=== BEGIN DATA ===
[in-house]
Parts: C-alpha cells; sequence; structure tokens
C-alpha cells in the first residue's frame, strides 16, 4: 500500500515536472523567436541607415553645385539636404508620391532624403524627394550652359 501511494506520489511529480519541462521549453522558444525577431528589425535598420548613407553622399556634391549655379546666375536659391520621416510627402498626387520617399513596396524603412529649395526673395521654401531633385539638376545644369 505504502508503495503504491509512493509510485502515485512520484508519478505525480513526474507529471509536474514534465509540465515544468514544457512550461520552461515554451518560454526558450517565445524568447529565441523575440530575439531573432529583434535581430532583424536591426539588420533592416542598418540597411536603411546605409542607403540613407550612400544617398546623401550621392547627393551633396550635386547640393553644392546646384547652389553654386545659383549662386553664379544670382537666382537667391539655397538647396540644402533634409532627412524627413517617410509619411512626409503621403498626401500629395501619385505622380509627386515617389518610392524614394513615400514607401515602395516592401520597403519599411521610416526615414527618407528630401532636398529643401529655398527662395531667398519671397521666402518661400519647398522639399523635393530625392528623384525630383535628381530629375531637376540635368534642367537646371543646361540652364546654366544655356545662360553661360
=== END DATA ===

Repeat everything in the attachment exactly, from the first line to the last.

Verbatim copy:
[in-house]
Parts: C-alpha cells; sequence; structure tokens
C-alpha cells in the first residue's frame, strides 16, 4: 500500500515536472523567436541607415553645385539636404508620391532624403524627394550652359 501511494506520489511529480519541462521549453522558444525577431528589425535598420548613407553622399556634391549655379546666375536659391520621416510627402498626387520617399513596396524603412529649395526673395521654401531633385539638376545644369 505504502508503495503504491509512493509510485502515485512520484508519478505525480513526474507529471509536474514534465509540465515544468514544457512550461520552461515554451518560454526558450517565445524568447529565441523575440530575439531573432529583434535581430532583424536591426539588420533592416542598418540597411536603411546605409542607403540613407550612400544617398546623401550621392547627393551633396550635386547640393553644392546646384547652389553654386545659383549662386553664379544670382537666382537667391539655397538647396540644402533634409532627412524627413517617410509619411512626409503621403498626401500629395501619385505622380509627386515617389518610392524614394513615400514607401515602395516592401520597403519599411521610416526615414527618407528630401532636398529643401529655398527662395531667398519671397521666402518661400519647398522639399523635393530625392528623384525630383535628381530629375531637376540635368534642367537646371543646361540652364546654366544655356545662360553661360